The more important something is, the more most of us want to control every single aspect—every word, thought and action—for a flawless presentation. But the worst thing you can do in any high-pressure, high-stakes situation
is think too much about what you’re doing, found Sian Beilock, a cognitive scientist at the University of Chicago. If you’re at a job interview and you’re thinking about how to sound confident, squeeze in a mention of your volunteer work, pronounce the head honcho’s last name and avoid displaying your sweat-stained armpit—you’re probably going to screw up. We fall apart when we overtax our working memory, writes Beilock in her book, Choke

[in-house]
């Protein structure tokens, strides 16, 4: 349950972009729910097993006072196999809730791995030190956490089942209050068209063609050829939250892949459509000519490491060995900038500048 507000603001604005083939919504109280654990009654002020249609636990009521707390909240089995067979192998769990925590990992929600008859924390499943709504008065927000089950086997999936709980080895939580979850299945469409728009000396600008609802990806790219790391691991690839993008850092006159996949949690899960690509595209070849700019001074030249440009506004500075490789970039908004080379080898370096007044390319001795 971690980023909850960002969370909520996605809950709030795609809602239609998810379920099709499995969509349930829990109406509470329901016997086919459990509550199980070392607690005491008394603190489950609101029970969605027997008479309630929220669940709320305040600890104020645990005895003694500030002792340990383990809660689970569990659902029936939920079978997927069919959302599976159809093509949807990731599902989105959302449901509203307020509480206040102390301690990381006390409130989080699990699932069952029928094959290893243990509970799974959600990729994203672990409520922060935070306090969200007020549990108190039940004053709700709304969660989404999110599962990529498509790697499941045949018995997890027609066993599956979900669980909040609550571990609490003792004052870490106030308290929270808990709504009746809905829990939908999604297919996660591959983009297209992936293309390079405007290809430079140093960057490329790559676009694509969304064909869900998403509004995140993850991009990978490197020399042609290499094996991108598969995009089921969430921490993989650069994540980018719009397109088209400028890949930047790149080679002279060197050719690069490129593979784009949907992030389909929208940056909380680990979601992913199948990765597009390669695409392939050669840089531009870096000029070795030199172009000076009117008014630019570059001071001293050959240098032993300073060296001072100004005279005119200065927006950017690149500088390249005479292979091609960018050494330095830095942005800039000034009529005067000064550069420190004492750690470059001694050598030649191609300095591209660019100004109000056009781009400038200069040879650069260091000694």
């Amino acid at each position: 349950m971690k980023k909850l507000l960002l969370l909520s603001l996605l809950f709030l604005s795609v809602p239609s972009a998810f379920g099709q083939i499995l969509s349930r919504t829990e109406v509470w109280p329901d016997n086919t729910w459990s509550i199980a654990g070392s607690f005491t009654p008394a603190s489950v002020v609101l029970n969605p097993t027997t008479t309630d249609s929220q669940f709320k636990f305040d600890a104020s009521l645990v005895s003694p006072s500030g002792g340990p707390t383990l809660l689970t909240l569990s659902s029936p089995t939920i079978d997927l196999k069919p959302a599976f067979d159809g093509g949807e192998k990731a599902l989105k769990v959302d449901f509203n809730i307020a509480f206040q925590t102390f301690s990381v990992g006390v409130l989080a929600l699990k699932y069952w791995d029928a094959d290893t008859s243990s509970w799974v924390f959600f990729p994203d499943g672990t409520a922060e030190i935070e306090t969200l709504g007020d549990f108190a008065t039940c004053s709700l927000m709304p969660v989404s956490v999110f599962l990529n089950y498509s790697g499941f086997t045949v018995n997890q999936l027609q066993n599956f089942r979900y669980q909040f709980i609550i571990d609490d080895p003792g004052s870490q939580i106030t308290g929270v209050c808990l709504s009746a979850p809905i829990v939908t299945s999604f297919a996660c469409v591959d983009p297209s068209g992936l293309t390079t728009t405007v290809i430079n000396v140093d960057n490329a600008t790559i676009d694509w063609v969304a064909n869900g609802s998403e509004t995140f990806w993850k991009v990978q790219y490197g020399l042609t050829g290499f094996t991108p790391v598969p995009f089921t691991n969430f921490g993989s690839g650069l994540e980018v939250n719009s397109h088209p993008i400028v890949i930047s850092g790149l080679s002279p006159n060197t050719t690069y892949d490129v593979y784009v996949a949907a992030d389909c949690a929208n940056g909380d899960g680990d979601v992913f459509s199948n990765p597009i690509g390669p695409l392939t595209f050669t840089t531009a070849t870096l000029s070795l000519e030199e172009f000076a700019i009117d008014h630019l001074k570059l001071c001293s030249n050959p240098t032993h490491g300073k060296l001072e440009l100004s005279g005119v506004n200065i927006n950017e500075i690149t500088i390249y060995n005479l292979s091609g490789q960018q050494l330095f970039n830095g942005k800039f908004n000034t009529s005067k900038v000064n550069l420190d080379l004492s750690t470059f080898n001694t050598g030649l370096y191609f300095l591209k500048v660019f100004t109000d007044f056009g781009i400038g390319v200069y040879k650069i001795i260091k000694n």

. We just don’t have the processing power to carefully check our progress in the midst of a performance. To prevent overthinking (and over-worrying)
, try practicing under stress; for instance, asking your tough-as-nails friend to fire interview questions at you.